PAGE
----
About Us

Rising expectations for the 21st century workforce, due to the "flattening" of the world, demand bold new educational programs to produce the highly trained workforce needed to maintain the U.S. leadership in science and technology. On November 23, 2009, when President Obama introduced his new initiative, "To Educate and Innovate," he said, "I believe that robotics can inspire young people to pursue science and engineering." For over a decade, our team has advocated engaging students' fascination with modern technologies (e.g., robotics, mechatronics, and sensing) as a hook to stimulate them to learn science, technology, engineering, and math (STEM). This approach provides students opportunities to

  1. Visualize and practice science and math concepts that they otherwise find difficult to comprehend and
  2. Learn tools and techniques that are used by STEM practitioners in real-world.

To gauge the effectiveness of using robotics to engage youngsters in STEM education, in AY2008, we piloted the CBRI effort. The CBRI pilot was created through grants from the Independence Community Foundation (ICF) and JP Morgan Chase Foundation. This pilot project was modeled after NSF's GK-12 Fellows Program and placed engineering students in K-12 schools to collaborate with teachers to train and mentor student teams for the FIRST Lego League (FLL) competition and FIRST Tech Challenge (FTC). At the December 2007 Brooklyn Borough FLL competition, five out of ten neophyte CBRI teams won various awards, including the top award, and qualified for the 2008 NYC FLL competition, where three CBRI teams won various awards.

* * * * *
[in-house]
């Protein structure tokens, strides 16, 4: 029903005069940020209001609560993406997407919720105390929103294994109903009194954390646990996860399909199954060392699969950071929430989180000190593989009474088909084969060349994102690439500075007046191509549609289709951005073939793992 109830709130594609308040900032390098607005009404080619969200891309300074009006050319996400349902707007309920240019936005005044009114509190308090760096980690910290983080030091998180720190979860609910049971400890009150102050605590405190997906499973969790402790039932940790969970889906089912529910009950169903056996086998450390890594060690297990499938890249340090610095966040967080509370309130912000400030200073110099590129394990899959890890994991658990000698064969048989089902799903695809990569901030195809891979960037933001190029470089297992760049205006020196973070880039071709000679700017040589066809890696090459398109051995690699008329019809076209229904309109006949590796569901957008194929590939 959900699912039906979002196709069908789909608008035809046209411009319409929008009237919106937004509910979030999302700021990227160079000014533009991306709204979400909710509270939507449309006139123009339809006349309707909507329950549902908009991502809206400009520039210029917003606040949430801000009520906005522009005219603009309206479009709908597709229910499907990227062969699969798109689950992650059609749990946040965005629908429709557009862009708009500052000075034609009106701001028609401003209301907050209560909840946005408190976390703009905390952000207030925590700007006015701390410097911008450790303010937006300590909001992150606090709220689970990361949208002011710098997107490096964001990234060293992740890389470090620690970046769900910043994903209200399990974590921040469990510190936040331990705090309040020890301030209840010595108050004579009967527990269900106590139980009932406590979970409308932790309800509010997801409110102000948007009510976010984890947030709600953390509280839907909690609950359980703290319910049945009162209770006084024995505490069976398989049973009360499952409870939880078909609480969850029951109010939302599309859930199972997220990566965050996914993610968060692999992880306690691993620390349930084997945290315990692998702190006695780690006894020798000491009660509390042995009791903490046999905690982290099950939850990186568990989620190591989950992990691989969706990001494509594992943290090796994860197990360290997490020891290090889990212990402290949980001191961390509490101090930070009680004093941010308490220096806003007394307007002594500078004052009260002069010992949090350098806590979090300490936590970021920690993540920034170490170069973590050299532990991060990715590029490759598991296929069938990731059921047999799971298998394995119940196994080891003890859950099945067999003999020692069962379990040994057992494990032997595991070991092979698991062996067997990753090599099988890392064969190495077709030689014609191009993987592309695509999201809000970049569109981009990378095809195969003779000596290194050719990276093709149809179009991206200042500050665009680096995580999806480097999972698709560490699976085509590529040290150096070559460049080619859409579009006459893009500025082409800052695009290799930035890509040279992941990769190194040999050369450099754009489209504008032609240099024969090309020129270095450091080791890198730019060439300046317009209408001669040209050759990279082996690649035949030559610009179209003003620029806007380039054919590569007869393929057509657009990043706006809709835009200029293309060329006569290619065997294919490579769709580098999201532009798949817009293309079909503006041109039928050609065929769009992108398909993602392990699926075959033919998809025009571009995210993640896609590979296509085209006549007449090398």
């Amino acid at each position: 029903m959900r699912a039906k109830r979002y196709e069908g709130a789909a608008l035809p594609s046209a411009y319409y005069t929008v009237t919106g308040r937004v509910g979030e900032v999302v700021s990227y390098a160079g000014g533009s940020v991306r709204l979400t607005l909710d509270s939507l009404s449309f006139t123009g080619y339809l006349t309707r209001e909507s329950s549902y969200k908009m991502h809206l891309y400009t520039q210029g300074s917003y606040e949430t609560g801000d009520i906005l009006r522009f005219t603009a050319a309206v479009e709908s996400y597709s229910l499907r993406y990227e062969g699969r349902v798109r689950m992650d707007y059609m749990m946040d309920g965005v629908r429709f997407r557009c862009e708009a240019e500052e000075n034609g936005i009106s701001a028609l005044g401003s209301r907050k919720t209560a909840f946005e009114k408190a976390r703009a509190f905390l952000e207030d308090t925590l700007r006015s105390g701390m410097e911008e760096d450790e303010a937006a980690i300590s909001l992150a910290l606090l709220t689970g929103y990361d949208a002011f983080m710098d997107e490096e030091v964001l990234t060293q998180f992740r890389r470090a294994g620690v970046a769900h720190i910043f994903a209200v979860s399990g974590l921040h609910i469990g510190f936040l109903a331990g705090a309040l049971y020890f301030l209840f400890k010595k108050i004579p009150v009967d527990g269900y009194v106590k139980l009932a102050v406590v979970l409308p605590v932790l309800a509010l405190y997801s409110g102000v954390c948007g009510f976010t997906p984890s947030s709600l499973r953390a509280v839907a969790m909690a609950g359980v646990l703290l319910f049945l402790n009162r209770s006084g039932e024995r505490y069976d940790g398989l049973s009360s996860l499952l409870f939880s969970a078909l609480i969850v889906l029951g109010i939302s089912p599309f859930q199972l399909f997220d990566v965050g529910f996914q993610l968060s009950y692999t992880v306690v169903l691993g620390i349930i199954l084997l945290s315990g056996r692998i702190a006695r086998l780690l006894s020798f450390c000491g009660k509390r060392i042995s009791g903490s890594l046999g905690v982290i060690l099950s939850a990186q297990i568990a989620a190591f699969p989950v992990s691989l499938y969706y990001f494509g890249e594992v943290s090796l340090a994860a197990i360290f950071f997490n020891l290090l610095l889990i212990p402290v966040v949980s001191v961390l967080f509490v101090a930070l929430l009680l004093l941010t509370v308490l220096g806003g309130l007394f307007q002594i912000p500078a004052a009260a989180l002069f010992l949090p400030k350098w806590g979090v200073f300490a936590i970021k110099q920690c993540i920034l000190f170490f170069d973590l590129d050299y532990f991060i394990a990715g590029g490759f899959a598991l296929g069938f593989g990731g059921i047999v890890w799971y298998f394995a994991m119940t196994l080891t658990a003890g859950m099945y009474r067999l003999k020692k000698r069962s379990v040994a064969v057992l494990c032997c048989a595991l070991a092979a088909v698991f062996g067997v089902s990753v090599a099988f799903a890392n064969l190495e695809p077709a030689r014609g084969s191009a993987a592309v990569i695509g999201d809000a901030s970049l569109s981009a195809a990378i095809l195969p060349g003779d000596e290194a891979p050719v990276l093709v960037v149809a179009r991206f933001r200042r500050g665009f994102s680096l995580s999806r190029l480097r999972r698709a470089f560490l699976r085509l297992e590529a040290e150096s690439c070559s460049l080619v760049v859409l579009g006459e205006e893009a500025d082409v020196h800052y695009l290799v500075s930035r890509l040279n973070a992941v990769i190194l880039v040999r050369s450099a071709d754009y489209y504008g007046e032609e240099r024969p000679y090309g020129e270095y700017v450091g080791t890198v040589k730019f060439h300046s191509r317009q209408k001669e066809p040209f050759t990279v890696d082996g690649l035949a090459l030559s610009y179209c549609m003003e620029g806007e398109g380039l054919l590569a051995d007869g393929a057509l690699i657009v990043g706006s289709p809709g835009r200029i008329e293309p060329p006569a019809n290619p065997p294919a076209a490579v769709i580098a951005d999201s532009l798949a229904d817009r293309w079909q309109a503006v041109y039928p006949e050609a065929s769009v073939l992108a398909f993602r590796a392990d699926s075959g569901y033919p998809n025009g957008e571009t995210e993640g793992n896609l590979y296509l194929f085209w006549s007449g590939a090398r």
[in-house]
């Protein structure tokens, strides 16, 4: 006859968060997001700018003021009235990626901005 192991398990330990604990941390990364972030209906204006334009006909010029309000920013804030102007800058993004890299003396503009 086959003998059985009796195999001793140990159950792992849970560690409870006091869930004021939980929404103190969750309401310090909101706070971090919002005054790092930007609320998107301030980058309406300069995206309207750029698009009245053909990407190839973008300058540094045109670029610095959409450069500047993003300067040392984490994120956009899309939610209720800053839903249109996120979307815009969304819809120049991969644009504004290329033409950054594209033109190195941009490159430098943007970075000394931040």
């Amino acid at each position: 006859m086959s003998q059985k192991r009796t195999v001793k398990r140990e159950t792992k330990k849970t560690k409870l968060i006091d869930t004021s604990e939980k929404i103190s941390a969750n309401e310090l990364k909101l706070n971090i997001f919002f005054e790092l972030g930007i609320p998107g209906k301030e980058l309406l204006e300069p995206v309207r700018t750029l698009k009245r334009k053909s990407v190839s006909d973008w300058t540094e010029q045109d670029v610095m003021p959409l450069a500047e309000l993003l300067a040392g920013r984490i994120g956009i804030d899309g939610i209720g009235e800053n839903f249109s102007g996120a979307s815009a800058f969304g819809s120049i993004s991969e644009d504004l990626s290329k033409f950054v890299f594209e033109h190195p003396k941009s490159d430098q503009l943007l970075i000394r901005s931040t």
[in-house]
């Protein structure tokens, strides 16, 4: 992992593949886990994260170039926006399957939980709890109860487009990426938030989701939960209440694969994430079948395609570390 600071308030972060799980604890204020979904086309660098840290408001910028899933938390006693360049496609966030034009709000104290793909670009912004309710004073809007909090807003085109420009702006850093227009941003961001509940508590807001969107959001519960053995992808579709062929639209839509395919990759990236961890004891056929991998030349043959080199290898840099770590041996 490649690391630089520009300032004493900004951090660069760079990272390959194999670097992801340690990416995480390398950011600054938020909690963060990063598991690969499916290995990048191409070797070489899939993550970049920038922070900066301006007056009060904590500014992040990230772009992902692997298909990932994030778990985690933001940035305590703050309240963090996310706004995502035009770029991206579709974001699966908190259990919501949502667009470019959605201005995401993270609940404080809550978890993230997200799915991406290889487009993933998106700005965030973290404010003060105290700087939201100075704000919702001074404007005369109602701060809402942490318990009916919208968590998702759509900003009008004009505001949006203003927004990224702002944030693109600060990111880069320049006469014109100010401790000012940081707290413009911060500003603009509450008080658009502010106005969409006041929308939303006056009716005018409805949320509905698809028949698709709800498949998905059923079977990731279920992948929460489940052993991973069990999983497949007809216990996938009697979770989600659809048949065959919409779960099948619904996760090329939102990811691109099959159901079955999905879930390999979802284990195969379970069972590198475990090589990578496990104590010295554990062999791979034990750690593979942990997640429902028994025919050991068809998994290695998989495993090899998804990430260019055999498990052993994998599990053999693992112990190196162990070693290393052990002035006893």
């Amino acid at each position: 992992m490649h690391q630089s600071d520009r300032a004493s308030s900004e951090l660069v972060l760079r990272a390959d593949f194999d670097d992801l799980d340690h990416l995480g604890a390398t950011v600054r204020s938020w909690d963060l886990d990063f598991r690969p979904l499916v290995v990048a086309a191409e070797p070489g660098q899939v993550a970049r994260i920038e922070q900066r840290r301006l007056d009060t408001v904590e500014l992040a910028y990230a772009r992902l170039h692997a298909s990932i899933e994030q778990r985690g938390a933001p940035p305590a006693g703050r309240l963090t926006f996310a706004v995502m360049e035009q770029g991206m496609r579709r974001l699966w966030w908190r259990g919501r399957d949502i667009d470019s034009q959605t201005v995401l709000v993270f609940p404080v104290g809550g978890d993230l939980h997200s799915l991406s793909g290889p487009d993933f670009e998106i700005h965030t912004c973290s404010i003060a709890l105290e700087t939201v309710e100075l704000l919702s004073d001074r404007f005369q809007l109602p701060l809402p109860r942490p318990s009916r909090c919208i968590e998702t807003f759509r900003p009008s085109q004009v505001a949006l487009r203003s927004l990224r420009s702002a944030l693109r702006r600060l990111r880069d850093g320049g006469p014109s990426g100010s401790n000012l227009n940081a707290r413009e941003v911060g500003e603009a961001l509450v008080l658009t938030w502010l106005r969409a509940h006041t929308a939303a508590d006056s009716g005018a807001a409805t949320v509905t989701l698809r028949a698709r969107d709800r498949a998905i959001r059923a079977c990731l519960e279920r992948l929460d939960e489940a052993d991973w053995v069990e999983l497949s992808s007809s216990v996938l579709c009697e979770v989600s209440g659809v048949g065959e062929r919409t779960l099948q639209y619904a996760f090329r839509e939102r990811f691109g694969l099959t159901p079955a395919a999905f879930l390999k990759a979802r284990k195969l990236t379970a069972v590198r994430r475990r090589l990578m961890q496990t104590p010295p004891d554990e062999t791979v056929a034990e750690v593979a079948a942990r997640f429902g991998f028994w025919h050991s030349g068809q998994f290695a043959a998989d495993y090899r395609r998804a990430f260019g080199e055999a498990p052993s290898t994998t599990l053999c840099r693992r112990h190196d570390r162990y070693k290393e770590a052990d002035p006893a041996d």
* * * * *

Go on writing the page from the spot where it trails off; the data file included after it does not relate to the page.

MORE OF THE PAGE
In AY2009, the CBRI team received a 5 year NSF GK-12 Fellows grant for a synergistic project "Applying Mechatronics to Promote Science (AMPS)," modeled on the CBRI project. Moreover, in AY2009, CBRI received generous support from ICF, Chase, Motorola, NY Space Grant, and AGEP. During year 2, AMPS/CBRI project was offered in 12 schools and six CBRI teams won various awards at the January 2009 Brooklyn Borough FLL competition, including the Champion award, and qualified for the NYC FLL competition. At the 2009 NYC FLL/FTC event, four CBRI teams won various awards. In AY2010 (year 3), the AMPS/CBRI project is again being offered in 12 schools. Moreover, since AY 2009, the NYU-Poly Fellows have used their expertise in mechatronics and robotics to enrich students' educational experience through robotics-based, grade-appropriate lessons.